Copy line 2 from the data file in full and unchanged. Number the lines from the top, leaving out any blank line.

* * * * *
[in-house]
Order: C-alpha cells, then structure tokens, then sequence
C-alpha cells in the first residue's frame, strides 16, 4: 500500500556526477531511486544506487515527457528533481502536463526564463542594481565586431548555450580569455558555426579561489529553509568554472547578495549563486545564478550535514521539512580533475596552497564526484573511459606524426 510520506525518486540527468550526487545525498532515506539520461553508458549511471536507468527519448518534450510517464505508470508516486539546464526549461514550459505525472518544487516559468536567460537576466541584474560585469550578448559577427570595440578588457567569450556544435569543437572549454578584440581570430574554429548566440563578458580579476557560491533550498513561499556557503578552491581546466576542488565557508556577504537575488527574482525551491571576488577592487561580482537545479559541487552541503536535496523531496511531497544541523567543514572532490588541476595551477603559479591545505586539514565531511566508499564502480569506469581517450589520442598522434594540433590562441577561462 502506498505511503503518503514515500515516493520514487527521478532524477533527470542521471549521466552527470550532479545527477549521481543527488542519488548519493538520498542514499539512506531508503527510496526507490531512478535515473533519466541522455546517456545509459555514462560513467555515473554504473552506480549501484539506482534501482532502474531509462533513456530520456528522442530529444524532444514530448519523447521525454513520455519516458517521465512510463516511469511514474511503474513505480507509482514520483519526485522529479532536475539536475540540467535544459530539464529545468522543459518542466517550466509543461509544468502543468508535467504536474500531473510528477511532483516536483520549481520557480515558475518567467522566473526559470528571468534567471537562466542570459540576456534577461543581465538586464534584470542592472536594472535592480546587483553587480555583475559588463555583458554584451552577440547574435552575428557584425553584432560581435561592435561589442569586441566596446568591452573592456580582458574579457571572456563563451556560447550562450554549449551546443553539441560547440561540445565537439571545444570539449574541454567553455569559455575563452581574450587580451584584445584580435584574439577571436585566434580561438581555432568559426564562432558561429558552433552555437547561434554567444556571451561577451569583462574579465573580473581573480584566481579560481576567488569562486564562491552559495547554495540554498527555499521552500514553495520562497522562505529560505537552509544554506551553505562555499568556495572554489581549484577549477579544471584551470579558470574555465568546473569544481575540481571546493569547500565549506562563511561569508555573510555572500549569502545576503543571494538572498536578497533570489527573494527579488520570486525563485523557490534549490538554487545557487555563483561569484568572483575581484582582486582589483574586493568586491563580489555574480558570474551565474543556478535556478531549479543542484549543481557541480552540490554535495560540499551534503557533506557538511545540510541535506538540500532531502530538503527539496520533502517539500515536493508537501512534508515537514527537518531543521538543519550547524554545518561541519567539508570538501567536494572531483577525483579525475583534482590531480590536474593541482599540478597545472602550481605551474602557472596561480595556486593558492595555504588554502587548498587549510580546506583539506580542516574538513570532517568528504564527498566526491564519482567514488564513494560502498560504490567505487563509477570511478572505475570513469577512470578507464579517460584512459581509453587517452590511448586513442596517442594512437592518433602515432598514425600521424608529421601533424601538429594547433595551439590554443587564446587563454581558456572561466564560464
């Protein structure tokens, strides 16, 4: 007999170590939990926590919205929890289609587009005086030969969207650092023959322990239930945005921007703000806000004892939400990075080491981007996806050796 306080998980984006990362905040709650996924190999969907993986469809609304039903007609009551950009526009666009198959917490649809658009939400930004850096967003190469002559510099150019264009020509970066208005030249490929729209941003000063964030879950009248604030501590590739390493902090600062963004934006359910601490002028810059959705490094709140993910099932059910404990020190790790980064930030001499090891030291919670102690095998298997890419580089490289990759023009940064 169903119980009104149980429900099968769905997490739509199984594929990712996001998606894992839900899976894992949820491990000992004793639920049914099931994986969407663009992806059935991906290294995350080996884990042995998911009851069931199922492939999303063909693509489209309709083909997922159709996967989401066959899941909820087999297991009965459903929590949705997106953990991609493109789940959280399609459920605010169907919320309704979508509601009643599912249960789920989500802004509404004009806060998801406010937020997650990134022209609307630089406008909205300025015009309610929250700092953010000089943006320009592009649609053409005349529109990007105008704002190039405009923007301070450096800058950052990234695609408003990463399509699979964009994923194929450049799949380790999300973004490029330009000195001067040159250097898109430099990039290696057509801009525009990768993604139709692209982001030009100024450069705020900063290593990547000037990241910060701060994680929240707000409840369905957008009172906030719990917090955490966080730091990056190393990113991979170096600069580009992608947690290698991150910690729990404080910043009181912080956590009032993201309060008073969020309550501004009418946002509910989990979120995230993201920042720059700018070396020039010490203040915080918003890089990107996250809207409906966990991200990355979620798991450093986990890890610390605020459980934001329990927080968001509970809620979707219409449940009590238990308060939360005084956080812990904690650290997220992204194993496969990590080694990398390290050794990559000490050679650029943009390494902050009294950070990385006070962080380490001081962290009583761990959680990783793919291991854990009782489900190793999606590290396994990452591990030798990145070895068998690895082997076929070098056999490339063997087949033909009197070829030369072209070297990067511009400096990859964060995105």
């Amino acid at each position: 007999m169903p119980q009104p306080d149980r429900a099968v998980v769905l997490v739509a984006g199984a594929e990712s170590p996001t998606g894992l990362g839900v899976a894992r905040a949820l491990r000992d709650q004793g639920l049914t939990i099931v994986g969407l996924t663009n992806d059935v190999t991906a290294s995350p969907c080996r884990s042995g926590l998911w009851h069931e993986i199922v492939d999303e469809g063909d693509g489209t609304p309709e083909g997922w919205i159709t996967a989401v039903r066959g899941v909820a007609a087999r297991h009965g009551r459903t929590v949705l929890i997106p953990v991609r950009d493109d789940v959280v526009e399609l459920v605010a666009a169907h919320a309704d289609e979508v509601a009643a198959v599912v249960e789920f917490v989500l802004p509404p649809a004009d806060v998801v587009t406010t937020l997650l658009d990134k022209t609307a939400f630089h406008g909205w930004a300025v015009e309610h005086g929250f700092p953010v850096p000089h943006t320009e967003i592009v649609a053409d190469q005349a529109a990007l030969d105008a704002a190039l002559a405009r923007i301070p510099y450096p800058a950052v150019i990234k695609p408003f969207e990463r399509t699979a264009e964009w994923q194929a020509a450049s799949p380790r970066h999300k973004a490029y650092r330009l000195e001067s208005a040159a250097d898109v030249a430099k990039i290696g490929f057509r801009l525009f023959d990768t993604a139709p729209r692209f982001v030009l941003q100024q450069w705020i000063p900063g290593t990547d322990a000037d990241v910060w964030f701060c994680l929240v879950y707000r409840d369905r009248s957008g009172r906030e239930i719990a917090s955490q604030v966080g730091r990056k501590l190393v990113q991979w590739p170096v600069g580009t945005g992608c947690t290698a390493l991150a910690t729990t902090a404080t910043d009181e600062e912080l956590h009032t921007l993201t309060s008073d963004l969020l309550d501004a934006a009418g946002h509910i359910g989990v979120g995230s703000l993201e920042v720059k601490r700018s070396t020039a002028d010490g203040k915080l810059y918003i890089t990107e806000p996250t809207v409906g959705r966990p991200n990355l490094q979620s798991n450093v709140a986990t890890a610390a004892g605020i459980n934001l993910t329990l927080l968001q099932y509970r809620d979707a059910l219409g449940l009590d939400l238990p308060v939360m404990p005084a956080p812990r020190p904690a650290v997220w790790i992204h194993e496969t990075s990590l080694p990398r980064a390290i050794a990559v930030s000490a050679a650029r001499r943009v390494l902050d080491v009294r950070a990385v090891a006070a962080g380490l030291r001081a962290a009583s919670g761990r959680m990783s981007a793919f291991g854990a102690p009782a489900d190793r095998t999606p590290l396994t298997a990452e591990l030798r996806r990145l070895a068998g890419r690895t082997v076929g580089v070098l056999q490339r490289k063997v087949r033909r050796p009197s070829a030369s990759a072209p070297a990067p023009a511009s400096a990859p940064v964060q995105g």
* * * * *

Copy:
Order: C-alpha cells, then structure tokens, then sequence